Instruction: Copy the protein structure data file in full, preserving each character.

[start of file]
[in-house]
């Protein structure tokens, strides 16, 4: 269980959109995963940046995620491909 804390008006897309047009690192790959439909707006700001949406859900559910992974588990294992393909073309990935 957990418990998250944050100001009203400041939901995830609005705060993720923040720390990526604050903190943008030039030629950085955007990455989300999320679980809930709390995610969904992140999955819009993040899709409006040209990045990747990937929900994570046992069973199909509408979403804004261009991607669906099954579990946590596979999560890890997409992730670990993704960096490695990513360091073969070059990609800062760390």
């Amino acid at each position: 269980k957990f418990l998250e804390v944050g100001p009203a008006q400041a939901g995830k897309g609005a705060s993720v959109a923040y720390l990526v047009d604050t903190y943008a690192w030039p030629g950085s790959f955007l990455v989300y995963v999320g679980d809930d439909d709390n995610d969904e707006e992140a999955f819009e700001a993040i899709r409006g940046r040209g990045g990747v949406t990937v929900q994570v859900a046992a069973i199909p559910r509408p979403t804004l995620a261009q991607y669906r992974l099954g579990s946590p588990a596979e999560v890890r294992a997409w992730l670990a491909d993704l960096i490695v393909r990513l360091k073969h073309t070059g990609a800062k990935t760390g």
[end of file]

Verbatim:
[in-house]
């Protein structure tokens, strides 16, 4: 269980959109995963940046995620491909 804390008006897309047009690192790959439909707006700001949406859900559910992974588990294992393909073309990935 957990418990998250944050100001009203400041939901995830609005705060993720923040720390990526604050903190943008030039030629950085955007990455989300999320679980809930709390995610969904992140999955819009993040899709409006040209990045990747990937929900994570046992069973199909509408979403804004261009991607669906099954579990946590596979999560890890997409992730670990993704960096490695990513360091073969070059990609800062760390």
């Amino acid at each position: 269980k957990f418990l998250e804390v944050g100001p009203a008006q400041a939901g995830k897309g609005a705060s993720v959109a923040y720390l990526v047009d604050t903190y943008a690192w030039p030629g950085s790959f955007l990455v989300y995963v999320g679980d809930d439909d709390n995610d969904e707006e992140a999955f819009e700001a993040i899709r409006g940046r040209g990045g990747v949406t990937v929900q994570v859900a046992a069973i199909p559910r509408p979403t804004l995620a261009q991607y669906r992974l099954g579990s946590p588990a596979e999560v890890r294992a997409w992730l670990a491909d993704l960096i490695v393909r990513l360091k073969h073309t070059g990609a800062k990935t760390g």